Depending on the country and the urgency of their need, there are many schools that will hire you to teach English if you have a degree from a recognized college or university. It generally does not matter in what discipline you earned your degree, but the preference is education or arts/humanities. Having said that, you will find that more and more, schools are asking for a TESOL or other ESL teaching qualification in addition to a degree. Just look at the ads in the newspapers and on the ESL websites. The reason is because they want to be sure that the person they hire has received professional training in the area in which s/he will be employed, namely teaching English as a Second Language. It makes sense when you think about it because the reputation of the school is on the line. The have school administrators, school boards, parents and governments to answer to if the quality of their teachers is not up to par. It is particularly important if they receive funding.

Suppose two candidates with degrees apply for the same teaching position. Suppose one also has a TESOL certificate. Guess which one will be offered the job? Right – the one with the additional qualification. It goes without saying that the better your qualifications, the more a school will be interested. This is to your benefit as well. The better qualified you are, the higher salary you should be able to command. I say should because while it usually is the case, it is not always so.

For a normal primary or secondary teaching position, all that most overseas schools usually ask for is a bachelor level degree. If you have a master’s degree or doctorate, it probably won’t get you more money in a regular school. Naturally there are some exceptions. International schools teach a full English curriculum: British, American or Canadian. They are generally accredited by a school in England, USA, Australia or Canada. Don’t even apply to these unless you have a BA or B Ed, a TESOL certificate and a teaching license from ‘back home’. The good news is that, if they do hire you, you will likely be paid a good deal more than regular schools.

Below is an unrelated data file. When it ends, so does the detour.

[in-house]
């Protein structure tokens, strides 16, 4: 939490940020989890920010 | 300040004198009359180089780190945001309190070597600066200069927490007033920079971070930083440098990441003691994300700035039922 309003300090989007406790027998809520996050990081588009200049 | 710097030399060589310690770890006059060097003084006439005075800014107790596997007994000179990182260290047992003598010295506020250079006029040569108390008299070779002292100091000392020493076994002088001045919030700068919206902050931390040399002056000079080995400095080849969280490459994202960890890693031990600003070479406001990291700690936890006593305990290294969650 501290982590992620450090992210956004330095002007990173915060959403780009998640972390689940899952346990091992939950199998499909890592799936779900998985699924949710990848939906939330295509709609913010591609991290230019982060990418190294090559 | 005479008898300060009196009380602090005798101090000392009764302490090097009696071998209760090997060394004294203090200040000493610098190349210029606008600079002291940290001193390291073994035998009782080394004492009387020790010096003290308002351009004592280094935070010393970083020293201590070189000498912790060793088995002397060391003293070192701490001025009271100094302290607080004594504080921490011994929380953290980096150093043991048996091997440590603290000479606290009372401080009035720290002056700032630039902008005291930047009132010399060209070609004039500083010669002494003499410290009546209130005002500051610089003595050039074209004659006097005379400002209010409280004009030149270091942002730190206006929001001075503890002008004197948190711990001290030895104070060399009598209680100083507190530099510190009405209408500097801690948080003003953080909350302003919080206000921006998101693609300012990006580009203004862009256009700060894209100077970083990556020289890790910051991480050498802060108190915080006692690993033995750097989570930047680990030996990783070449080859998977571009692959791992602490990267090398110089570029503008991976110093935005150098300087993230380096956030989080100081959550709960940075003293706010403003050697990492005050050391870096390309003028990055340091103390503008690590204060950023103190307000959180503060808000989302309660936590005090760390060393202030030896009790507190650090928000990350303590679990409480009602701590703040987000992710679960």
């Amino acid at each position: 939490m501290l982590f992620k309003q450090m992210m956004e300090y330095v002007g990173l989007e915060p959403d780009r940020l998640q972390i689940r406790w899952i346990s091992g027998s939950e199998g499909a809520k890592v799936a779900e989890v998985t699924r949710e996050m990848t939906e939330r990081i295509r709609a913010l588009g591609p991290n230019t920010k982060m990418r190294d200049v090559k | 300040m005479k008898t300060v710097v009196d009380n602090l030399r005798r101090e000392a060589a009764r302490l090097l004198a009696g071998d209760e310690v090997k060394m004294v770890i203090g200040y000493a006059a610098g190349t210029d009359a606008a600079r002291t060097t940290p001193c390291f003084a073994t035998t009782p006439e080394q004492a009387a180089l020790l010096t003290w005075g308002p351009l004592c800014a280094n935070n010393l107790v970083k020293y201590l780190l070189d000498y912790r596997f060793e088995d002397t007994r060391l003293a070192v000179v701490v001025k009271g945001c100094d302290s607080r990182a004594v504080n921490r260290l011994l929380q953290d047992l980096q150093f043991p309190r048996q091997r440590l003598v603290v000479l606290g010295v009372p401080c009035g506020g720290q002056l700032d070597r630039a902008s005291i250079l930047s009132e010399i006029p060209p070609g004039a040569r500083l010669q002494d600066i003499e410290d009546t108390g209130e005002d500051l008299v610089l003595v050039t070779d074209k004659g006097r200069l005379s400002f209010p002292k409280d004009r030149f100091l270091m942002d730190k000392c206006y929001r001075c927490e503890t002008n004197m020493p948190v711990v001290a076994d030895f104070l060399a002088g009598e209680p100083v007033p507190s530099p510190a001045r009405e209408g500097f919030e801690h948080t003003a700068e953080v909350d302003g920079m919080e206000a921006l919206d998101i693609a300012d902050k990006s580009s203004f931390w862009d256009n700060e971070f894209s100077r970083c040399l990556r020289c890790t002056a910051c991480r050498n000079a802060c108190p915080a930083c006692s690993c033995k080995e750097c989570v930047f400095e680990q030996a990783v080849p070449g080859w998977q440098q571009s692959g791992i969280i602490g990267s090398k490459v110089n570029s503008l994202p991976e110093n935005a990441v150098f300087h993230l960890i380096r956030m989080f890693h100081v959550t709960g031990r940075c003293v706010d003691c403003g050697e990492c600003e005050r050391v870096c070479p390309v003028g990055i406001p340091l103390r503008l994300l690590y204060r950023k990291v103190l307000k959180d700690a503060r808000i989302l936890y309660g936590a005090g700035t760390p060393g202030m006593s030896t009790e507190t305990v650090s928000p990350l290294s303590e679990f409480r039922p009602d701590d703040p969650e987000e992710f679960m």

On the other hand, if you want to teach at university level, you need to have at least a master’s degree. A Ph D is preferred. The rule is that the instructor should be at least one step higher than the students. Many aspiring teachers go overseas hoping to teach in a university. After all, it is perceived to be more prestigious than teaching in a primary or secondary school. Prestige doesn’t pay the bills though. Universities are aware of the prestige factor and, depending on the country and the institution, salaries at the university level can sometimes fall short of their regular school counterparts. Remember that prerequisite qualifications are higher, too. Oh, and your TESOL certificate is just as valuable as a door opener at the tertiary level as it is in Primary and Secondary.

Teaching experience also helps but for most regular or language schools is not a prerequisite. Experience teaching within the country in which you are applying will be seen as a big plus especially if you can bring good references to the table.

My recommendation is that you get TESOL certified – even if you are still working on your degree. You can usually accomplish this within one term. Your TESOL course tuition will be a good investment that will pay for itself very quickly once you start to apply for jobs overseas. If you have time before your planned venture overseas, and a little free time, why not get in touch with a local community center and see if you can do some volunteer ESL teaching? Check, but it is doubtful that you need a teaching license and this counts as teaching experience. It adds additional selling points on your resume or curriculum vitae!

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